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In re Civil Commitment of J.B.

Court of Appeals of Indiana

December 12, 2017

In the Matter of the Civil Commitment of J.B., Appellant-Respondent,
v.
Community Hospital North, Appellee-Pettioner.

         Appeal from the Marion Superior Court The Honorable Steven R. Eichholtz, Judge Trial Court Cause No. 49D08-1705-MH-18889

          ATTORNEYS FOR APPELLANT Ruth A. Johnson Indianapolis, Indiana Valerie K. Boots Indianapolis, Indiana

          ATTORNEYS FOR APPELLEE Jenny R. Buchheit Gregory W. Pottorff Ice Miller, LLP Indianapolis, Indiana

          Riley, Judge.

         STATEMENT OF THE CASE

         [¶1] Appellant-Respondent, J.B., appeals the trial court's Order of Regular Commitment, committing J.B. to the custody of Appellee-Petitioner, Community Hospital North (Community North), for care and treatment.

         [¶2] We affirm.

         ISSUE

         [¶3] J.B. raises one issue on appeal, which we restate as follows: Whether the trial court's Order of Regular Commitment is supported by sufficient evidence.

         FACTS AND PROCEDURAL HISTORY

         [¶4] On May 3, 2017, thirty-three-year-old J.B. was admitted to Community North in Indianapolis, Marion County, Indiana, after he refused to leave his brother's house (necessitating the assistance of police officers) and was observed by his mother to be snorting his anti-psychotic medicine through a straw. J.B. has a long-established diagnosis of schizophrenia and has previously been committed for involuntary treatment.

         [¶5] On May 4, 2017, Dr. Kanwaldeep Sidhu (Dr. Sidhu), a psychiatrist, examined J.B. At that time, J.B. self-reported having "paranoia[] and delusional thinking." (Tr. p. 6). Specifically, J.B. believed that "people were out to get [him], " and that "people were against him." (Tr. p. 6). J.B. was experiencing "decreased concentration, poor sleep, anger, irritability, being anxious, having racing thoughts[, ] . . . some depression and hopelessness." (Tr. p. 6). Dr. Sidhu learned that J.B. was homeless and had a habit of snorting or eating heroin.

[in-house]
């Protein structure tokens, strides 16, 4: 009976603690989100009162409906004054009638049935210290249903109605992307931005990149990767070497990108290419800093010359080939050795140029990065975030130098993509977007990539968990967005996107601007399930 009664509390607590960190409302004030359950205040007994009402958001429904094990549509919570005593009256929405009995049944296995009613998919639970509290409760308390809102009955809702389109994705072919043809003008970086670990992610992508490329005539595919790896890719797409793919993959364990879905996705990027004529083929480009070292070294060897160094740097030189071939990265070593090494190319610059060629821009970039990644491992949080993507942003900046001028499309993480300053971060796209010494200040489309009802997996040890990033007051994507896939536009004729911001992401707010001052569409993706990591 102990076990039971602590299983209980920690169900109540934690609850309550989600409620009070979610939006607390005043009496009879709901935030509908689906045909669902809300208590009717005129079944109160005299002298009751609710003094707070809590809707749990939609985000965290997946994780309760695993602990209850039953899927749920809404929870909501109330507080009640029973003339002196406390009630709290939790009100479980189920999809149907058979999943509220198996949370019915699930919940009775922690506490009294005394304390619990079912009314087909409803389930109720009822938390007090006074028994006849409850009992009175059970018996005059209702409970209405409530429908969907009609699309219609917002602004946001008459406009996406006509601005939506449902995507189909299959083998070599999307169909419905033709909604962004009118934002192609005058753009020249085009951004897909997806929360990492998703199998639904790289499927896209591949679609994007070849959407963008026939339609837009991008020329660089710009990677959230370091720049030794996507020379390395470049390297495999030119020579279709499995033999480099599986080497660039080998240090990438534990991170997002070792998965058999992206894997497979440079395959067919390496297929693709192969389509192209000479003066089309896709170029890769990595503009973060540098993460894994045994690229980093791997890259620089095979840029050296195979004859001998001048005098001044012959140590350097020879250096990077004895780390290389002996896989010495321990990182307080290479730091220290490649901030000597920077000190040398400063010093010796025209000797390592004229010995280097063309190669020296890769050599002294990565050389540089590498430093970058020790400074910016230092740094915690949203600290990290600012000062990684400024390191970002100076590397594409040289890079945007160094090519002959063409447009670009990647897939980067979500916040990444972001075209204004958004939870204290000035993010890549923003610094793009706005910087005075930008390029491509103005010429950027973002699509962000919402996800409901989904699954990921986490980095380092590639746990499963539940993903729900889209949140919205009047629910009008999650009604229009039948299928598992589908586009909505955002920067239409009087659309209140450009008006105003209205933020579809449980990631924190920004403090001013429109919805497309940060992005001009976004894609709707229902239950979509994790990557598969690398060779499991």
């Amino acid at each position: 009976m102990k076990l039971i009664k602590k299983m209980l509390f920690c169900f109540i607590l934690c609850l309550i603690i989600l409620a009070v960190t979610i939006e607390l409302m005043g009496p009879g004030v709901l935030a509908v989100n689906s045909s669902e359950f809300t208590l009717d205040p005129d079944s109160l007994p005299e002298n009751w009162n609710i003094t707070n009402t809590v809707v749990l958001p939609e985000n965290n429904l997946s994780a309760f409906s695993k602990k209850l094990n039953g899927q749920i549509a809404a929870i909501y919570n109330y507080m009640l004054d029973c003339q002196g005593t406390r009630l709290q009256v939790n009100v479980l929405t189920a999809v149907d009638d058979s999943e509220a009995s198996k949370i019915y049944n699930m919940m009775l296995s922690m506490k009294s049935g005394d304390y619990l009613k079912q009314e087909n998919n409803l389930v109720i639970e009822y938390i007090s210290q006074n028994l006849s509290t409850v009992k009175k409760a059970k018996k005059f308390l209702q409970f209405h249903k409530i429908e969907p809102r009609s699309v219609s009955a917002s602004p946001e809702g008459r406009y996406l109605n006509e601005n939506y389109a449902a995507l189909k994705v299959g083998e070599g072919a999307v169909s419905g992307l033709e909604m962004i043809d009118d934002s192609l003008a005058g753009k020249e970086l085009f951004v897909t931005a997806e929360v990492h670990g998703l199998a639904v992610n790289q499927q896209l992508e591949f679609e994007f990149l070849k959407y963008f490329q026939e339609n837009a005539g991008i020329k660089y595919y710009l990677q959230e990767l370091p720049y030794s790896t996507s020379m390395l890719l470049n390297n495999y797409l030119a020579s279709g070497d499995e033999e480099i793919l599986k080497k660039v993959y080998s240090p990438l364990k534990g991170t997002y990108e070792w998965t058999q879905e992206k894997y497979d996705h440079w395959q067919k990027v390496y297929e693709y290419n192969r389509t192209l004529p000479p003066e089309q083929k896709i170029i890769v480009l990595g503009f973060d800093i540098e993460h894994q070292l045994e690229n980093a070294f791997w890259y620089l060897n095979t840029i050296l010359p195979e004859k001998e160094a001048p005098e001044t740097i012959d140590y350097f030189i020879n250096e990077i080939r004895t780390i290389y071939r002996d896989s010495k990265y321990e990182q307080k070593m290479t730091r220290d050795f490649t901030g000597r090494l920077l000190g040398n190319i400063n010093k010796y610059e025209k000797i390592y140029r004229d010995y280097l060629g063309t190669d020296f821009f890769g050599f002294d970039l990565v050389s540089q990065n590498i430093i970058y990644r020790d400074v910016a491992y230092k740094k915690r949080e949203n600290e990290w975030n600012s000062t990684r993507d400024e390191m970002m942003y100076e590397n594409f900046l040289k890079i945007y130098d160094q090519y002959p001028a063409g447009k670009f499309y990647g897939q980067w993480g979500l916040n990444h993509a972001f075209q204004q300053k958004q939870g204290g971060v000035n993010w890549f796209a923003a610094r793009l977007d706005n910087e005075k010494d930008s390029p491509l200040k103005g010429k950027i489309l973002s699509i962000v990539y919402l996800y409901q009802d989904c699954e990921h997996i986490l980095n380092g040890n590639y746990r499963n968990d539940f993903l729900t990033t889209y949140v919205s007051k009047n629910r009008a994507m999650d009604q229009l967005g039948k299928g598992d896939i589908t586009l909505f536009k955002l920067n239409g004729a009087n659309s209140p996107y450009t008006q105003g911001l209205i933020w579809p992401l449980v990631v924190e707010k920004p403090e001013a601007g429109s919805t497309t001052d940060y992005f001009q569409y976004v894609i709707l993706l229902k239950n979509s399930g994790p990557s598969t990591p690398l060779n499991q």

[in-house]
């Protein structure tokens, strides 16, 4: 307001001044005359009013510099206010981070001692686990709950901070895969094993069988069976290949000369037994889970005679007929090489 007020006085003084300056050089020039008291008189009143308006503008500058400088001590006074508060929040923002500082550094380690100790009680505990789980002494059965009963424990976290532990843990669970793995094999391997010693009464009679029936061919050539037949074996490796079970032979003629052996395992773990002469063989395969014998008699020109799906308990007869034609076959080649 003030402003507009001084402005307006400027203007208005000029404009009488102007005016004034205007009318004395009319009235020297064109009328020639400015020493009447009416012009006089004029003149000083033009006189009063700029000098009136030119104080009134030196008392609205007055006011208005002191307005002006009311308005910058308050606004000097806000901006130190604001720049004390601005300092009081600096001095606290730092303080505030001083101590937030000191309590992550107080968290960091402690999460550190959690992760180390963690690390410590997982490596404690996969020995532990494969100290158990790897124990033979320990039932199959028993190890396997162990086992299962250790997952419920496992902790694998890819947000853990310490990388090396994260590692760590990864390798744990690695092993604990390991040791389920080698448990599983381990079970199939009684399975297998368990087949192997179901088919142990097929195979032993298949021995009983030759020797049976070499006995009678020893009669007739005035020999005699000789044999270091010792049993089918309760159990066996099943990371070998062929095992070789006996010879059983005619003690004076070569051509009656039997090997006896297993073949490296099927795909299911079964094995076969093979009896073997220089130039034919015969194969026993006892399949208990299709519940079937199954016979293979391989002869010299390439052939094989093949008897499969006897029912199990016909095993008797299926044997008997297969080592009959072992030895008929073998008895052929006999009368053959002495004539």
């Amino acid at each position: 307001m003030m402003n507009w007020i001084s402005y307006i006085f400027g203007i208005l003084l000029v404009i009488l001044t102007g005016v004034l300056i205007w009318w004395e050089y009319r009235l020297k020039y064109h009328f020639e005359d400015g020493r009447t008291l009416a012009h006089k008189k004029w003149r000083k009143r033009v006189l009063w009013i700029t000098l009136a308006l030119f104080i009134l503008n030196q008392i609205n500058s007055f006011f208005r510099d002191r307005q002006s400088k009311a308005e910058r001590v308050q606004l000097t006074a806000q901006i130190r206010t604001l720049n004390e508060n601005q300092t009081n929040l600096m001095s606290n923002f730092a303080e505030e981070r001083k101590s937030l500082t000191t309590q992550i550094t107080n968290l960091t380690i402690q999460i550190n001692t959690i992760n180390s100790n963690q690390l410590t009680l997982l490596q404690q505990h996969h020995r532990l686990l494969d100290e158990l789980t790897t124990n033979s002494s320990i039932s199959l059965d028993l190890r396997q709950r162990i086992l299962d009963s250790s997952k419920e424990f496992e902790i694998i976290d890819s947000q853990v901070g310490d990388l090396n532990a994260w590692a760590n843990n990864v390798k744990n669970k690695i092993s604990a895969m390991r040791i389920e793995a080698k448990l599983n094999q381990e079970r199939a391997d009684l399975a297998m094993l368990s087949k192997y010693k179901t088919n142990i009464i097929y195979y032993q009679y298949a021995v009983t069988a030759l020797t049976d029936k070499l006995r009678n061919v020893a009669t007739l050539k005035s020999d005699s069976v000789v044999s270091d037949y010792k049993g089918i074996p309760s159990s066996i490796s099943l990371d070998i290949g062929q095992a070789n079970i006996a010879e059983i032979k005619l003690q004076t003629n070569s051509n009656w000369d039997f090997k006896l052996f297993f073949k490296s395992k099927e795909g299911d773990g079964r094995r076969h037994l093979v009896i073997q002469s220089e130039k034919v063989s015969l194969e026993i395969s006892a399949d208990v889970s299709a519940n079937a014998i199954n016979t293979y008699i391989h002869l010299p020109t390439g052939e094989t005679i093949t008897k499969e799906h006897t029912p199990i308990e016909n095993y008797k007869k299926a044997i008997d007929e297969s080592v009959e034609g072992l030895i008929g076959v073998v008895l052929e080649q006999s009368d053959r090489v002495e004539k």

[¶6] Thereafter, Dr. Sidhu examined J.B. on a daily basis. He observed J.B.'s symptoms of paranoia and suspiciousness toward other people. In addition to J.B. admitting that he hears voices, hospital staff observed J.B. talking "to what we call internal stimuli." (Tr. p. 8). Hospital staff further ascertained that J.B. "has a really short fuse" and becomes violent and agitated due to his paranoia. (Tr. p. 8). Within a short time after being admitted, J.B. was involved in two physical altercations with other patients, and he made threats to hospital staff, including: "[B]itch, I'll cut your throat and I'll pop you in the knee." (Tr. p. 14).

         [¶7] On May 11, 2017, Community North filed a Petition for Involuntary Commitment, accompanied by Dr. Sidhu's Physician's Statement. On May 18, 2017, the trial court conducted a hearing and subsequently issued an Order of Regular Commitment. In so doing, the trial court found that J.B. suffers from schizophrenia, a psychiatric disorder; he is dangerous to others; he is gravely disabled; and ...


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